EXAMPLE 1 At 2300 K, the equilibrium constantThe value of the equilibrium constant expression when equilibrium concentrations are substituted; a value greater than one indicates the position of equilibrium lies toward products (product-favored), and a value less than one indicates the position of equilibrium lies toward reactants (reactant-favored)., Kc, is 1.7 x 10-3 for the reaction
N2(g) + O2(g) $\rightleftharpoons$ 2 NO(g)
A mixtureA combination of two or more substances in which the substances retain their chemical identity. of the three gases at 2300 K has these concentrations, [N2] = 0.17 mol dm-3, [O2] = 0.17 mol dm-3, and [NO] = 0.034 mol dm-3.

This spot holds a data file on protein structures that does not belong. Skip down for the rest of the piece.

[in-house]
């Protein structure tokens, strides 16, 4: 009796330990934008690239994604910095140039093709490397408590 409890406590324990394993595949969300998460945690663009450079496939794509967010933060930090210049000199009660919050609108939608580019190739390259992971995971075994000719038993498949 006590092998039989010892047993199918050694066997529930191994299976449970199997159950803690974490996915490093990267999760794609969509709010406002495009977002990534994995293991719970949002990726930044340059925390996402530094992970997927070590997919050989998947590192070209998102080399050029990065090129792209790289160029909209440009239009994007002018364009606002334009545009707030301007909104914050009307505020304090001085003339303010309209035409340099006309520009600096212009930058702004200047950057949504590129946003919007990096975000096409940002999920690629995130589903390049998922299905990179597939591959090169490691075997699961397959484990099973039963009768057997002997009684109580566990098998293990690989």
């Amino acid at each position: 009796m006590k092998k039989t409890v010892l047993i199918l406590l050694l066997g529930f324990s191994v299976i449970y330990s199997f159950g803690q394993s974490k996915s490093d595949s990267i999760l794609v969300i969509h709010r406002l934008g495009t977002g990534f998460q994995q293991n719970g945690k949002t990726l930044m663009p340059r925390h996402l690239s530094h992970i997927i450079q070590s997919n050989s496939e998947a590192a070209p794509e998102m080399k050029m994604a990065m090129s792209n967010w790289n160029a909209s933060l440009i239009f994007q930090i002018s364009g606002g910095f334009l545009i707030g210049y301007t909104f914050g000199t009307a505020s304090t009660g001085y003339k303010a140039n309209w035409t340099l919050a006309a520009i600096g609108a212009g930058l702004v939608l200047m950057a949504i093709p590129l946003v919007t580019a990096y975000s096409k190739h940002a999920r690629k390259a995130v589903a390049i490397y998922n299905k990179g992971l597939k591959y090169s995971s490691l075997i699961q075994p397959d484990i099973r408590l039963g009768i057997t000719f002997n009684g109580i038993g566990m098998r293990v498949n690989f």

(a) Is the system at equilibrium?
(b) In which direction must the reaction occur to reach equilibrium?
(c) What are the equilibrium concentrations of N2, O2, and NO?

SolutionA mixture of one or more substances dissolved in a solvent to give a homogeneous mixture. Use the known concentrations to calculate Q. Compare Q with Kc to answer questions (a) and (b). Use an ICE table to answer part (c).
$Q = \frac{{{{\left\{ {{\text{NO}}} \right\}}^2}}}{{\left\{ {{{\text{N}}_{\text{2}}}} \right\}\left\{ {{{\text{O}}_{\text{2}}}} \right\}}} = \frac{{{{\left( {0.034{\text{ mol d}}{{\text{m}}^{ - 3}}} \right)}^2}}}{{\left( {0.17{\text{ mol d}}{{\text{m}}^{ - 3}}} \right)\left( {0.17{\text{ mol d}}{{\text{m}}^{ - 3}}} \right)}} = 4.0 \times {10^{-2}}$
(a) Q is larger than Kc, so the reaction is not at equilibrium.
(b) Because Q is larger than Kc, the concentration of the product, NO, is larger than its equilibrium concentration and the concentrations of the reactants, N2 and O2, are smaller than their equilibrium concentrations. Therefore some of the product, NO, will be consumed and more of the reactants, N2 and O2, will be formed.